I've been thinking a lot lately about what my native Dublin was like one hundred years ago. During this week in 1913, seven people were killed when two tenement buildings in the city collapsed. The living and working conditions of the poor were deplorable. When a strike halted the tram service on Dublin's main street, leading industrialist William Martin Murphy tried to starve his employees into submission by locking them out of their jobs.
Murphy's business empire included The Irish Independent group of newspapers. Dublin has changed largely for the better since the 1913 Lock-Out; yet this media organ has remained consistent in displaying a contempt for the downtrodden and marginalized. Palestinians, victims of AIDS in Africa, the unemployed and even people with disabilities have all been attacked by its venomous, right-wing columnists in recent times.
The latest issue of The Sunday Independent contains a piece from Nicky Larkin, a film-maker who has been dubbed "the Irish Zionist" by the Israeli press. (Nicky Larkin should not to be confused with Murphy's nemesis, the early twentieth century union leader Jim Larkin).
In it, Nicky Larkin recalls a conversation in which a German neo-Nazi expressed an affinity with Palestinians on the assumption that they hated Jews. Larkin also stated that his interlocutor was the proud owner of a kuffiyeh -- a Palestinian checkered scarf.
I'm not sure if Larkin was trying to imply that the kuffiyeh is a popular fashion accessory for the extreme right. But I do know that he frequently writes about the kuffiyeh, sometimes in an ill-informed way. Last year, he described it as the "PLO scarf." That apparent attempt to brand it an item of "terrorist chic" ignores how it was worn by Palestinians long before the PLO's inception in 1964.
In that same 2012 article, Larkin outlined an "intellectual journey" (his words), where he was persuaded to become pro-Israeli by people he met in Tel Aviv. One of those was a former soldier who, according to Larkin, was attacked by "about 20 Arab teenagers filled with ecstasy tablets" while he was serving in Gaza.
Larkin felt that the soldier's memories were indicative of the "sense of alienation" felt by Israelis. He neglected to mention that the soldier was enforcing a brutal occupation at the time.
Larkin's efforts to portray the oppressor as the oppressed haven't gone down too well in Ireland's coffee shops. "Free speech must work both ways," he wrote. "But back in Dublin, whenever I speak up for Israel, the Fiachras and Fionas look at me aghast, as if I'd pissed on their paninis."
The Sunday Independent isn't too big on this free speech lark. A few weeks ago, I bumped into Paul Murphy, a left-wing member of the European Parliament, on a flight from Brussels to Dublin. Murphy (not to be confused with William Martin Murphy) told me that he had just written a response to an article in that paper, which had attacked his stance on Palestine.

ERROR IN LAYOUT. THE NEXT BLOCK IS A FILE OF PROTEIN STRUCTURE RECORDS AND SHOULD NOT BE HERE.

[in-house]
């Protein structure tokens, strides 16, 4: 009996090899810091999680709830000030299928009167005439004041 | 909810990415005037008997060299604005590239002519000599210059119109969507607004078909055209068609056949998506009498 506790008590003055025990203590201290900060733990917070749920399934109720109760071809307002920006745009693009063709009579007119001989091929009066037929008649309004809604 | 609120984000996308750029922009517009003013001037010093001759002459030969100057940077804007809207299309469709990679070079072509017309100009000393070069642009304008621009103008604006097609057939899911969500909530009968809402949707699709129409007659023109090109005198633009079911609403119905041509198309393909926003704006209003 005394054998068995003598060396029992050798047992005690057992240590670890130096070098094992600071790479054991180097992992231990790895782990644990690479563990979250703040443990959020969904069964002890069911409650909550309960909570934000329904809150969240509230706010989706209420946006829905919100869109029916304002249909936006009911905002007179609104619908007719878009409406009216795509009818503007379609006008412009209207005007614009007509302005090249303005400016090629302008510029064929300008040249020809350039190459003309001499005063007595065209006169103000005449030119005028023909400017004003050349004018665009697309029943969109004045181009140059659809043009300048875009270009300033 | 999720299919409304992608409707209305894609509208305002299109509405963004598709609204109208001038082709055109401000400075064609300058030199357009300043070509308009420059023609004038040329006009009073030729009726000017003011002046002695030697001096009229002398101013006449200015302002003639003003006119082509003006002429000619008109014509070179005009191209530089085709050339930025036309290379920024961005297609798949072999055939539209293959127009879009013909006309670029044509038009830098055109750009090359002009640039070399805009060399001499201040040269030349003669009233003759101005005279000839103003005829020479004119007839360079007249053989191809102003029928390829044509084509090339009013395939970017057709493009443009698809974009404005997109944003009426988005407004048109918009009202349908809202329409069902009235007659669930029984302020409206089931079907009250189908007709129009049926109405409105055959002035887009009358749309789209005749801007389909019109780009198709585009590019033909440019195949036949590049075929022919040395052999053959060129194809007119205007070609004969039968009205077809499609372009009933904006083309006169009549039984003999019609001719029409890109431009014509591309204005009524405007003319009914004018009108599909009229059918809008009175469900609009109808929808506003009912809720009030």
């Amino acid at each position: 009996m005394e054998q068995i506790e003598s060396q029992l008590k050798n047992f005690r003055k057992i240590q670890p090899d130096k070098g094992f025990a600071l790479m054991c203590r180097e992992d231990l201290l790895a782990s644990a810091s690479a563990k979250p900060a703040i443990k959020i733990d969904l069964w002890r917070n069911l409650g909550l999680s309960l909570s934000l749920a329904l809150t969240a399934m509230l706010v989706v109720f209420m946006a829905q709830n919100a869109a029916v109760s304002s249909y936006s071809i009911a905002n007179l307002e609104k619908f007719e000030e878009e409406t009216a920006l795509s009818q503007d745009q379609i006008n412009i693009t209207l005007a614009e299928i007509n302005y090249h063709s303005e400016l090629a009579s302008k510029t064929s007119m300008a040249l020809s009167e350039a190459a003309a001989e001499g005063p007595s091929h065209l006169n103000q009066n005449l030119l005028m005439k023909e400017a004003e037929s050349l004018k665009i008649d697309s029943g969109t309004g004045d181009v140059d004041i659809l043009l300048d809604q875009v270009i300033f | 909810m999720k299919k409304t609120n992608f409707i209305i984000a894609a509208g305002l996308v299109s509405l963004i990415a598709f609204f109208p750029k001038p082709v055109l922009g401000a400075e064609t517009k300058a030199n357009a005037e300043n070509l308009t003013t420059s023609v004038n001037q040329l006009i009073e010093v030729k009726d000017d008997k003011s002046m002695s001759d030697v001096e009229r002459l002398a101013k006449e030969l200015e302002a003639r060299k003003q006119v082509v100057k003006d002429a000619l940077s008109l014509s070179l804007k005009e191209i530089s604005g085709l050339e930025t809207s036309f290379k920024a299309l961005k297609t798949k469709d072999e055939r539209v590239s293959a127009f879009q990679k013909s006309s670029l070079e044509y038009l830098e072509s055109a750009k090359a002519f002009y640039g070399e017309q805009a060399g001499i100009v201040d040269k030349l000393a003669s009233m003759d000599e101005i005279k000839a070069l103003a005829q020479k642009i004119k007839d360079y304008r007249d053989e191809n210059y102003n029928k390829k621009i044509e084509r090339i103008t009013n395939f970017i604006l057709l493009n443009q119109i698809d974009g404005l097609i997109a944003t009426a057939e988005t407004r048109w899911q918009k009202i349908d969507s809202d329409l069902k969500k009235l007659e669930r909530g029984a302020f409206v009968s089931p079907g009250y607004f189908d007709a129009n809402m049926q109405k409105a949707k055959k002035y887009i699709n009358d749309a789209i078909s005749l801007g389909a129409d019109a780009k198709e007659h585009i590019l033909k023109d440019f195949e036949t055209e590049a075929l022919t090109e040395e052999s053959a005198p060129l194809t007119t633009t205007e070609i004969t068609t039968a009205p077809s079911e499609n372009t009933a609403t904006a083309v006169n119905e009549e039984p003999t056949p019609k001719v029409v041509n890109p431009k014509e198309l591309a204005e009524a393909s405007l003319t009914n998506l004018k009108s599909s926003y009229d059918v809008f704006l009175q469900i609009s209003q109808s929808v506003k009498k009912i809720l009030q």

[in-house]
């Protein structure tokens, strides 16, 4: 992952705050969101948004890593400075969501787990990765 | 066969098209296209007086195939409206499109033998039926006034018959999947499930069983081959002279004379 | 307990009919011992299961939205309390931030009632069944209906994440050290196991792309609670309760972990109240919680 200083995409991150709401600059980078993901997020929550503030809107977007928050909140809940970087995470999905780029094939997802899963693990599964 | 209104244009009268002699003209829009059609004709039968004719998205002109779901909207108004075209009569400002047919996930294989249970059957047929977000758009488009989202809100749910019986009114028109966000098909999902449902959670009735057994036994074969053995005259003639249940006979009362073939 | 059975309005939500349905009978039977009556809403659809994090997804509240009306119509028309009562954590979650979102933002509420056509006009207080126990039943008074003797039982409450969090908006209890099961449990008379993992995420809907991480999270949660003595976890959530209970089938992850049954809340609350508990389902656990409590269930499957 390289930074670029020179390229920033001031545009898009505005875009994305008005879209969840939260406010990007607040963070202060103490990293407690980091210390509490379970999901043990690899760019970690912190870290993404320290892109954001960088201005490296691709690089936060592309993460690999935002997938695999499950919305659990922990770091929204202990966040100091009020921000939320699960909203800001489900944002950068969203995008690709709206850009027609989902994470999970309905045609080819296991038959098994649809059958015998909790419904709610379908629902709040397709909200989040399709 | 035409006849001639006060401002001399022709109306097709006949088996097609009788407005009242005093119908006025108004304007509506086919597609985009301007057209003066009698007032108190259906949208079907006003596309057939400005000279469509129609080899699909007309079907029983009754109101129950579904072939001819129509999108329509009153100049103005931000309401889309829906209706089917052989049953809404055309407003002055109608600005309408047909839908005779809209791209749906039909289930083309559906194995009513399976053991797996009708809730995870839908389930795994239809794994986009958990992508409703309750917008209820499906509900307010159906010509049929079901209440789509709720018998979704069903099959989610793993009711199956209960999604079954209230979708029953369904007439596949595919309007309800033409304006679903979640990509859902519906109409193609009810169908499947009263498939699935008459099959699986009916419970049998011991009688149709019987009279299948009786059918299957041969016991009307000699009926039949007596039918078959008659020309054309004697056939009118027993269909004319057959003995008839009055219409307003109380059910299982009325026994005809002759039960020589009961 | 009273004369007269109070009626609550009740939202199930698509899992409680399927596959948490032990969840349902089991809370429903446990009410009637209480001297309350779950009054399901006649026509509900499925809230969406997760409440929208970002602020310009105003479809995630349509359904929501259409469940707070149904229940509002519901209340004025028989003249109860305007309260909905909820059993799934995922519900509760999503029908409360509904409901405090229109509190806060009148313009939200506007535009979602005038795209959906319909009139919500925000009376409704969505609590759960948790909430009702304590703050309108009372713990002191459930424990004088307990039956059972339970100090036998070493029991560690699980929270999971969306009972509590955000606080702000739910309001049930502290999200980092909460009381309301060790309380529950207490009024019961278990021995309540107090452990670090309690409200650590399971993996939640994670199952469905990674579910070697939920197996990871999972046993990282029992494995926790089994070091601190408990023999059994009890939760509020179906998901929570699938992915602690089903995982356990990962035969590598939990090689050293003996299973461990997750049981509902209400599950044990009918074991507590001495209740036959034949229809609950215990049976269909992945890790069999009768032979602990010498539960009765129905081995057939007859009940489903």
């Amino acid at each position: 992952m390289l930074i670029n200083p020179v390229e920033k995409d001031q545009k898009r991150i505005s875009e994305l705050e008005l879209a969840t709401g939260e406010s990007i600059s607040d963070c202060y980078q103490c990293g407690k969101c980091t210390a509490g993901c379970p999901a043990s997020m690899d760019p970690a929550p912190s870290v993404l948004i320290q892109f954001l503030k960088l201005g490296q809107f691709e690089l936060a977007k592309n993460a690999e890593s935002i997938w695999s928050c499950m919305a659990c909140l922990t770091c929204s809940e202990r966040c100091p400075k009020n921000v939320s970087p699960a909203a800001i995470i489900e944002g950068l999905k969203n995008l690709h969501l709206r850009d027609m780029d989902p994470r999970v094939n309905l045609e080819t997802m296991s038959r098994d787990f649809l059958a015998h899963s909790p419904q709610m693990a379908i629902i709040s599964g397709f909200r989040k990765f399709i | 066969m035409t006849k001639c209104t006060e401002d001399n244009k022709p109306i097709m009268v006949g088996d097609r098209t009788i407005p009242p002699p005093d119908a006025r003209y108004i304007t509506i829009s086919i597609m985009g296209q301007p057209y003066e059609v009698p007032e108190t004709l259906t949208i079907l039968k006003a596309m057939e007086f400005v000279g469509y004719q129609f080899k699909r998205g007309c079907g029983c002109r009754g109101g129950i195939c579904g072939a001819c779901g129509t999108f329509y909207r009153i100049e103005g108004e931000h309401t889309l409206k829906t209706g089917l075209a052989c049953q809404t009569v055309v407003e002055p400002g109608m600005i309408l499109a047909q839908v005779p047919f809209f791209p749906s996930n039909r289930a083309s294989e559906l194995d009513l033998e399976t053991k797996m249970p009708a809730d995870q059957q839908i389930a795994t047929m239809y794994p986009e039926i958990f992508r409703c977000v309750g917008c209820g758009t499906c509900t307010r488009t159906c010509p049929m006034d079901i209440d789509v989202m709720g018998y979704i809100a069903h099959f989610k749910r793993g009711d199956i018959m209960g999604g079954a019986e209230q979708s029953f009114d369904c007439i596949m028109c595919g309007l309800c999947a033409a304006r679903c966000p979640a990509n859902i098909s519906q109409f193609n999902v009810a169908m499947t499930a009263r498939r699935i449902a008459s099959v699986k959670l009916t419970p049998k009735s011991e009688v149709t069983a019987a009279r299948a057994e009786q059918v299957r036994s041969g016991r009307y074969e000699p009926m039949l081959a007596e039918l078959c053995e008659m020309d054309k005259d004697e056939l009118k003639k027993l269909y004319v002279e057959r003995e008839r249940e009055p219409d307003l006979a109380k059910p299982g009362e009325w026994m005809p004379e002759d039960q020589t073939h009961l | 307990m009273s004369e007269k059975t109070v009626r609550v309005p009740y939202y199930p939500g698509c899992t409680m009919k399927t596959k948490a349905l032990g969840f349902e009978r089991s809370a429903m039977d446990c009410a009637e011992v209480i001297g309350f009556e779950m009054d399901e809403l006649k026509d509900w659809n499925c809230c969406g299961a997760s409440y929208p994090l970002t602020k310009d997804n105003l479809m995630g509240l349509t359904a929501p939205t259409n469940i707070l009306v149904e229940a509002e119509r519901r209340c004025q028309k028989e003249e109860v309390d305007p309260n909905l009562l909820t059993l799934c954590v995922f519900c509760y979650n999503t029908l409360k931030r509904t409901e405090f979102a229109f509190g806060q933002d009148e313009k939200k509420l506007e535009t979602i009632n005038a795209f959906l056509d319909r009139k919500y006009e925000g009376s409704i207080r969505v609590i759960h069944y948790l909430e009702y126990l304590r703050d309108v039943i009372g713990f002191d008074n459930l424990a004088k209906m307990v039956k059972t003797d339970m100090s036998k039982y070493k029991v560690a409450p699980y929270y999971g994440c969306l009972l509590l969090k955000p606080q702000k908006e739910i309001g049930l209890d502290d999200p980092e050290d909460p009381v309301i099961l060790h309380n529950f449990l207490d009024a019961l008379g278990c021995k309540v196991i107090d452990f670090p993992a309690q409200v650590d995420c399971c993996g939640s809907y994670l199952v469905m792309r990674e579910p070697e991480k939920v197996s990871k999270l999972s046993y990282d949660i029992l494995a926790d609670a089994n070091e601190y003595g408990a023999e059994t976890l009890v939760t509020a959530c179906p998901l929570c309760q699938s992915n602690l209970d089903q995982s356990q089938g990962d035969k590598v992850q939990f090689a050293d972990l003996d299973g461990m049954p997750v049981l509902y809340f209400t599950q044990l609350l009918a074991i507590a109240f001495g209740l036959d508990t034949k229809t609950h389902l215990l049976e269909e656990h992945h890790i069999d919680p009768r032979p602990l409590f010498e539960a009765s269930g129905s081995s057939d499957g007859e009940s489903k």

Penned by Richard Humphreys, who sits on a local authority in South Dublin, the article denounced Murphy for stating that he would be in favor of a new Palestinian intifada. Humphreys branded Murphy's argument as "eccentric" and "embarrassing," while praising the position of the Irish government on the Middle East as "one of balance and sensitivity." To bolster his case, Humphreys referred to how Eamon Gilmore, the Irish foreign minister, had been part of an EU decision to blacklist the armed wing of Hizballah.
Murphy was denied a right of reply by the newspaper's editors. So he posted his response on his own website. It stressed that far from being a cool-headed commentator, Humphreys was "an apologist for the crimes of the Israeli state." When Israel murdered nine activists who were sailing towards Gaza in May 2010, Humphreys insulted the dead by calling them "Turkish terrorists."
(Full disclosure: I took part in a conference organized by Murphy earlier this year. My travel expenses were covered but I was not paid for my participation).
The Sunday Independent is the most widely-distributed weekend paper in Ireland. Although I've never heard any of my relatives or friends saying a good word about it, the paper nonetheless helps to make reactionary views appear acceptable.
Attack on truth?
One of its regular pundits, Eoghan Harris, has a deep-seated aversion to Palestinian rights. In April, Harris vented his fury at the Teachers' Union of Ireland over its decision to call for an academic boycott of Israel. "To call Israel an apartheid state is an attack on truth," he wrote. "As wrong as teaching that two plus two equals five."
Of course, Harris omitted some salient truths while trying to highlight differences between Israel and South Africa under white rule. He forgot, for example, how Henrik Verwoerd, the former South African prime minister, had declared that "Israel, like South Africa is an apartheid state."
I doubt that Harris was too perturbed by his omissions. He received a pat on the back for that "excellent op-ed" from Israel's embassy in Dublin.
Harris has done well from groveling. In 2007, he was appointed to the Irish Senate -- an elitist institution -- by the country's then prime minister Bertie Ahern. The appointment was clearly a reward for how Harris had sung Ahern's praises during a pre-election TV debate.
I had a friend who worked for The Independent group, when the late Vinnie Doyle was one of its top editors (confession: I also wrote feature articles for The Irish Independent in the 1990s). On one occasion my friend was commissioned to write a piece alleging that Dublin's beggars weren't really poor. A senior member of staff told him: "Always remember that Vinnie Doyle doesn't have much time for the little people in our society."
The same can be said for the paper's attitude to the Palestinians. Why bother holding the powerful to account, when it is so much easier to pick on the little people of our world?
•First published by The Electronic Intifada, 3 September 2013.